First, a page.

Sony Ericsson Xperia Neo review

Mid-range Sony Ericsson Android phone packs a photographic punch

Sony Ericsson Xperia Neo
The definitive Sony Ericsson Xperia Neo review

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Sony Ericsson Xperia Neo: Maps and apps

Google Maps software is obviously included, and there's nothing new here beyond what you usually get: directions, satellite view, Street View, and new 3D building hotness. The Xperia Neo GPS is quick to lock onto a location and the compass calibrates quickly. It definitely got us out of a lost spot or two.

Neo review

The layers can be pretty useful, detailing transit lines and 'Buzz'. Though, Google Buzz never seems to cache anything useful, so you're probably better off sticking with your own social networks to tell you what's happening round and about.

Google's Maps app is easily the most impressive mapping and navigation tool out there. As well as access to classic Maps, full voice navigation across most of Europe (although you can't pre-cache routes, so be prepared with a decent data plans.

Simply accessing the Directions tab lets you specify a start and end point, with Google computing a route for you. Clicking on the Maps Navigation arrow then opens the sat-nav part of the app, prompting you to download and install a voice pack for spoken directions – if you want to hear some amusing American mis-translations of UK place names.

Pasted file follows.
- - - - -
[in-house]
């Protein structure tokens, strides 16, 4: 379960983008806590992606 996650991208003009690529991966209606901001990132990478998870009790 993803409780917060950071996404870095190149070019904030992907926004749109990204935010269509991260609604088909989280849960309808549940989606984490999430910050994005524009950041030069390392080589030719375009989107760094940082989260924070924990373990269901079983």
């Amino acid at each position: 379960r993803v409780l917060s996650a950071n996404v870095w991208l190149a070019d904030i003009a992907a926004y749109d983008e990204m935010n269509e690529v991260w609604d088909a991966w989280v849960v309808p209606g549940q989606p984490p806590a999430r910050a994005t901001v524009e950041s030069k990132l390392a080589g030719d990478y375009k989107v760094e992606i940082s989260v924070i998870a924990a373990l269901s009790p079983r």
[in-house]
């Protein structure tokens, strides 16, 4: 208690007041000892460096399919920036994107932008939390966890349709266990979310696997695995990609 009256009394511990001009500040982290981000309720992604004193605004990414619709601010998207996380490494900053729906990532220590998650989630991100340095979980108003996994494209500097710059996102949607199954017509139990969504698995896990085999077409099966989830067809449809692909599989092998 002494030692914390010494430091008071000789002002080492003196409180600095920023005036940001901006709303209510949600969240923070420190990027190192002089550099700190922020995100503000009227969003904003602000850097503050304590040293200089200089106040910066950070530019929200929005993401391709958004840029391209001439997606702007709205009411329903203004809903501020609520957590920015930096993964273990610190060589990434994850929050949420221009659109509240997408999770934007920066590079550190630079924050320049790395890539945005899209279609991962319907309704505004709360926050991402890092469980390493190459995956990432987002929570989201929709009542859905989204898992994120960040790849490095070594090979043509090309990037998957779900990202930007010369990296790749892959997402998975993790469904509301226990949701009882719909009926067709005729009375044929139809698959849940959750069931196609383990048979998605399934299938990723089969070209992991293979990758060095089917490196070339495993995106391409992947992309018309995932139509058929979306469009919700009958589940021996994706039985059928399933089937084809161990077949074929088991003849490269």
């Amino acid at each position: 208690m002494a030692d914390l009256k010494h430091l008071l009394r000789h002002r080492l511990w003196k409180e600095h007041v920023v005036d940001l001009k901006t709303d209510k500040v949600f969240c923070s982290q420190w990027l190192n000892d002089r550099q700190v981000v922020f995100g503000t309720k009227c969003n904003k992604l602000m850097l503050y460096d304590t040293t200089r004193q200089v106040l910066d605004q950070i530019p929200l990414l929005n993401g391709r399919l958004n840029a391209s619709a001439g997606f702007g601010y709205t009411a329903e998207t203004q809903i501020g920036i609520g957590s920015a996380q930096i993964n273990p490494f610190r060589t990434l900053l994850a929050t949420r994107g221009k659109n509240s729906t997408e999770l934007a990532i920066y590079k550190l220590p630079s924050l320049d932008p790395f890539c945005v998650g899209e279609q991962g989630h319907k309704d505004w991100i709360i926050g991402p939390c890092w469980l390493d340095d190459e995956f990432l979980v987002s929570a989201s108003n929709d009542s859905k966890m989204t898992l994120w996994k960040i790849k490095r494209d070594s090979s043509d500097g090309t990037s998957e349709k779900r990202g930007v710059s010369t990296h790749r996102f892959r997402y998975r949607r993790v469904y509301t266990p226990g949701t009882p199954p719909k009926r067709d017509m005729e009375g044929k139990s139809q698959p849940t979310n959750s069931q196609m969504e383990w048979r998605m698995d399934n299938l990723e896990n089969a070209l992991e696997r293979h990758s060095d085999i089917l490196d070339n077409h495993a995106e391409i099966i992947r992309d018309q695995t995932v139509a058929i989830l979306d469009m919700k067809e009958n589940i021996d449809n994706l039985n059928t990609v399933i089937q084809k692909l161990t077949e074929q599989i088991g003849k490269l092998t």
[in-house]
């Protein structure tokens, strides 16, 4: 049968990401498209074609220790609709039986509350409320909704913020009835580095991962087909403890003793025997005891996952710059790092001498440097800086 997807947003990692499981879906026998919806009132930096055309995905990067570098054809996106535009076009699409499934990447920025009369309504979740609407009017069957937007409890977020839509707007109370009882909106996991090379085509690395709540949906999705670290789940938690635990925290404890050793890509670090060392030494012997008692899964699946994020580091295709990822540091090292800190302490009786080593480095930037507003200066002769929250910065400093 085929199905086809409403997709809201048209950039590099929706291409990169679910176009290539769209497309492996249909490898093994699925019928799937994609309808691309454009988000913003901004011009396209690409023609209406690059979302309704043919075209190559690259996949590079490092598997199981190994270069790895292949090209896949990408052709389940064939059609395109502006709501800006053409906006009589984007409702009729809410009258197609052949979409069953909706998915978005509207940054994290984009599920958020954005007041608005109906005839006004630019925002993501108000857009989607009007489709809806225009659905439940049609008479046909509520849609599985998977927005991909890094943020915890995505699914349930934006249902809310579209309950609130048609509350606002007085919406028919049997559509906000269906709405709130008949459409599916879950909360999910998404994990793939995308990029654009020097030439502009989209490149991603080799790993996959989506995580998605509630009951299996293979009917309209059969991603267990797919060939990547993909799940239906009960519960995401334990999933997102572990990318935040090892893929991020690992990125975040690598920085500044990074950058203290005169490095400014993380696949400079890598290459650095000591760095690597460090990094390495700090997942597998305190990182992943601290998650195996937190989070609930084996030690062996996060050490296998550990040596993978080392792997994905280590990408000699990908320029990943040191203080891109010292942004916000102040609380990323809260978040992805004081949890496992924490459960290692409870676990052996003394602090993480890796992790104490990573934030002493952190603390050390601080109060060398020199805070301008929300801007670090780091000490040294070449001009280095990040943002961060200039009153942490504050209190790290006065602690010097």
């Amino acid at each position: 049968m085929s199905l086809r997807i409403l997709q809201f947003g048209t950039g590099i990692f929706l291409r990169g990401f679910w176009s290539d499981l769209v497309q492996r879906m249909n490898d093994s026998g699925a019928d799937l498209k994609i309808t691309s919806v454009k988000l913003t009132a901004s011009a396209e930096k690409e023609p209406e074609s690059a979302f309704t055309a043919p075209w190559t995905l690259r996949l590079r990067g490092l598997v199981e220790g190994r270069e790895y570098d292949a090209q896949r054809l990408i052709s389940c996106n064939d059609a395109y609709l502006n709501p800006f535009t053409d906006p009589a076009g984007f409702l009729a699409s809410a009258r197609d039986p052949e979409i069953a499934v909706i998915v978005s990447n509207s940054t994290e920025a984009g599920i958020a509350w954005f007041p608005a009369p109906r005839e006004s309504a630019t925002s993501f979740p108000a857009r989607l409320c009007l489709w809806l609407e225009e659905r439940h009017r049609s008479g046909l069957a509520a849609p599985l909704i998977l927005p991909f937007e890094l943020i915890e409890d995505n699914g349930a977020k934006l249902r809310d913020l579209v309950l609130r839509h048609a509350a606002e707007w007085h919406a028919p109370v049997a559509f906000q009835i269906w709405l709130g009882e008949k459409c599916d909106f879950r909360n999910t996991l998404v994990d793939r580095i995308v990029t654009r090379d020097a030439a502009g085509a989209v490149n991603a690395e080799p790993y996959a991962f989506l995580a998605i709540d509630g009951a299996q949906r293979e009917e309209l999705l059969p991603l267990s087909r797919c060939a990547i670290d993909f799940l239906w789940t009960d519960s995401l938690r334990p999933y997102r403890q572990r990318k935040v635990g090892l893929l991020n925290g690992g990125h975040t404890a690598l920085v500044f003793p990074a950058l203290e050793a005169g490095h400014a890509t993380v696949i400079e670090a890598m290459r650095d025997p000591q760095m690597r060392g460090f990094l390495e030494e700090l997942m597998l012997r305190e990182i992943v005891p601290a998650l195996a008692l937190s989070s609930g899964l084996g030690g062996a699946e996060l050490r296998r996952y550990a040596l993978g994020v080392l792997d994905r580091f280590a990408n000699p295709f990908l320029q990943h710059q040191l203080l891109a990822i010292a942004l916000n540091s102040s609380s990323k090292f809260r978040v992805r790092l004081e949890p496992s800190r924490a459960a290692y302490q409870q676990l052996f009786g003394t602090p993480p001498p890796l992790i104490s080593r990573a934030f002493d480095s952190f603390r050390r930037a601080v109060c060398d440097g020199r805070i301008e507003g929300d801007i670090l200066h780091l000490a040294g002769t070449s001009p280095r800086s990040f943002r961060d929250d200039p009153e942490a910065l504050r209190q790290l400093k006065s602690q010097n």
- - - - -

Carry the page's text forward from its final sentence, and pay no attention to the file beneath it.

The route is calculated in advance, so it's simple to punch it in while at home on Wi-Fi, then head off and let the GPS do the rest of the job - in our opinion it easily beats a standalone sat-nav, and obviously is nice and free to boot.

Sony ericsson xperia neo


The Xperia Neo doesn't come pre-loaded with any stand-out apps, but that's okay given the extent of the Android Market app store.

For social networkers, the Timescape app is fun and pretty but unless all you want to do is scan status updates, it's really rather pointless.

Clicking on Facebook or Twitter updates will simply open the mobile site, and profile pictures are pixelated in the extreme, meaning it can be difficult to tell who's who. Stick with the original Android versions of networking apps. You can't flick through them like a Vegas dealer flipping cards, but you sure get better usability.

Viewing and organising apps in the menu is intuitively easy, as previously mentioned, with the options to order them in your favourite pages view, or by alphabetical list, most used or recently installed.

You can also arrange the apps into organised folders, if you so wish, on the Home screen, giving you tidy and easy access to your favourite apps.